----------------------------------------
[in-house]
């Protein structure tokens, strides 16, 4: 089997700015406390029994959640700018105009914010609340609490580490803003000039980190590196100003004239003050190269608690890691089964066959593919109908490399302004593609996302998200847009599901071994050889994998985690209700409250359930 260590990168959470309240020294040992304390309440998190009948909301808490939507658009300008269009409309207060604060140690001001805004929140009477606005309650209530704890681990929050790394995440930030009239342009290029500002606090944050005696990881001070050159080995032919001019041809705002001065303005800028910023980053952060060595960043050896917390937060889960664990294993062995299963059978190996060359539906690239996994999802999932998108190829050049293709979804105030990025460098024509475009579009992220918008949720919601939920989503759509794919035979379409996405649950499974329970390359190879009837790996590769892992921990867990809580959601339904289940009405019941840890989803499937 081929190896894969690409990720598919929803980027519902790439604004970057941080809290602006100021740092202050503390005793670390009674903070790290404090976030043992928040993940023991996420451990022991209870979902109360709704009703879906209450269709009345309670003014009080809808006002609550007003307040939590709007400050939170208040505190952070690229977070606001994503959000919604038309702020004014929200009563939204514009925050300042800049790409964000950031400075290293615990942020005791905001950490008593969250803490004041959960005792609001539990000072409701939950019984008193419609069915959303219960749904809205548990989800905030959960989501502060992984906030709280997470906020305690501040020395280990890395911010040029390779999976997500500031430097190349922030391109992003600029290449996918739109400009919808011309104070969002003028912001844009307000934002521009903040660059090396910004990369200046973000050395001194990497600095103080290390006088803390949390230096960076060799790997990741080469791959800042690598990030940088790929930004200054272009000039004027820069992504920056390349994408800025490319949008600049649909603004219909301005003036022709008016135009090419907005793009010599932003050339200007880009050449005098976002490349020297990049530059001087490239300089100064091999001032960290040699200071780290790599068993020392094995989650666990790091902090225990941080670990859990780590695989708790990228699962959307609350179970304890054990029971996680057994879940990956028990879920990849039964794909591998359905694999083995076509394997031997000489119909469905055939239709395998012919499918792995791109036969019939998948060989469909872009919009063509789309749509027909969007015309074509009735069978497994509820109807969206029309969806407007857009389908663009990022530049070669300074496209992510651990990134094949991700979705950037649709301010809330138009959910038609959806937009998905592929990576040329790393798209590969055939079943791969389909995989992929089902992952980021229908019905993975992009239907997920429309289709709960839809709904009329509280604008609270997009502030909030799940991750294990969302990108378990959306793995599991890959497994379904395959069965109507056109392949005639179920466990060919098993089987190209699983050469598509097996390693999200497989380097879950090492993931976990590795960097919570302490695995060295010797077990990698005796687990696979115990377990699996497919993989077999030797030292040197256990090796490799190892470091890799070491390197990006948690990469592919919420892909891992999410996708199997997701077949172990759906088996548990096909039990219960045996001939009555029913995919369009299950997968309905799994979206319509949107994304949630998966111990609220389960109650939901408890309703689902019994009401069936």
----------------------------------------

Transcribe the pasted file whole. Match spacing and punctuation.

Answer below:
[in-house]
């Protein structure tokens, strides 16, 4: 089997700015406390029994959640700018105009914010609340609490580490803003000039980190590196100003004239003050190269608690890691089964066959593919109908490399302004593609996302998200847009599901071994050889994998985690209700409250359930 260590990168959470309240020294040992304390309440998190009948909301808490939507658009300008269009409309207060604060140690001001805004929140009477606005309650209530704890681990929050790394995440930030009239342009290029500002606090944050005696990881001070050159080995032919001019041809705002001065303005800028910023980053952060060595960043050896917390937060889960664990294993062995299963059978190996060359539906690239996994999802999932998108190829050049293709979804105030990025460098024509475009579009992220918008949720919601939920989503759509794919035979379409996405649950499974329970390359190879009837790996590769892992921990867990809580959601339904289940009405019941840890989803499937 081929190896894969690409990720598919929803980027519902790439604004970057941080809290602006100021740092202050503390005793670390009674903070790290404090976030043992928040993940023991996420451990022991209870979902109360709704009703879906209450269709009345309670003014009080809808006002609550007003307040939590709007400050939170208040505190952070690229977070606001994503959000919604038309702020004014929200009563939204514009925050300042800049790409964000950031400075290293615990942020005791905001950490008593969250803490004041959960005792609001539990000072409701939950019984008193419609069915959303219960749904809205548990989800905030959960989501502060992984906030709280997470906020305690501040020395280990890395911010040029390779999976997500500031430097190349922030391109992003600029290449996918739109400009919808011309104070969002003028912001844009307000934002521009903040660059090396910004990369200046973000050395001194990497600095103080290390006088803390949390230096960076060799790997990741080469791959800042690598990030940088790929930004200054272009000039004027820069992504920056390349994408800025490319949008600049649909603004219909301005003036022709008016135009090419907005793009010599932003050339200007880009050449005098976002490349020297990049530059001087490239300089100064091999001032960290040699200071780290790599068993020392094995989650666990790091902090225990941080670990859990780590695989708790990228699962959307609350179970304890054990029971996680057994879940990956028990879920990849039964794909591998359905694999083995076509394997031997000489119909469905055939239709395998012919499918792995791109036969019939998948060989469909872009919009063509789309749509027909969007015309074509009735069978497994509820109807969206029309969806407007857009389908663009990022530049070669300074496209992510651990990134094949991700979705950037649709301010809330138009959910038609959806937009998905592929990576040329790393798209590969055939079943791969389909995989992929089902992952980021229908019905993975992009239907997920429309289709709960839809709904009329509280604008609270997009502030909030799940991750294990969302990108378990959306793995599991890959497994379904395959069965109507056109392949005639179920466990060919098993089987190209699983050469598509097996390693999200497989380097879950090492993931976990590795960097919570302490695995060295010797077990990698005796687990696979115990377990699996497919993989077999030797030292040197256990090796490799190892470091890799070491390197990006948690990469592919919420892909891992999410996708199997997701077949172990759906088996548990096909039990219960045996001939009555029913995919369009299950997968309905799994979206319509949107994304949630998966111990609220389960109650939901408890309703689902019994009401069936």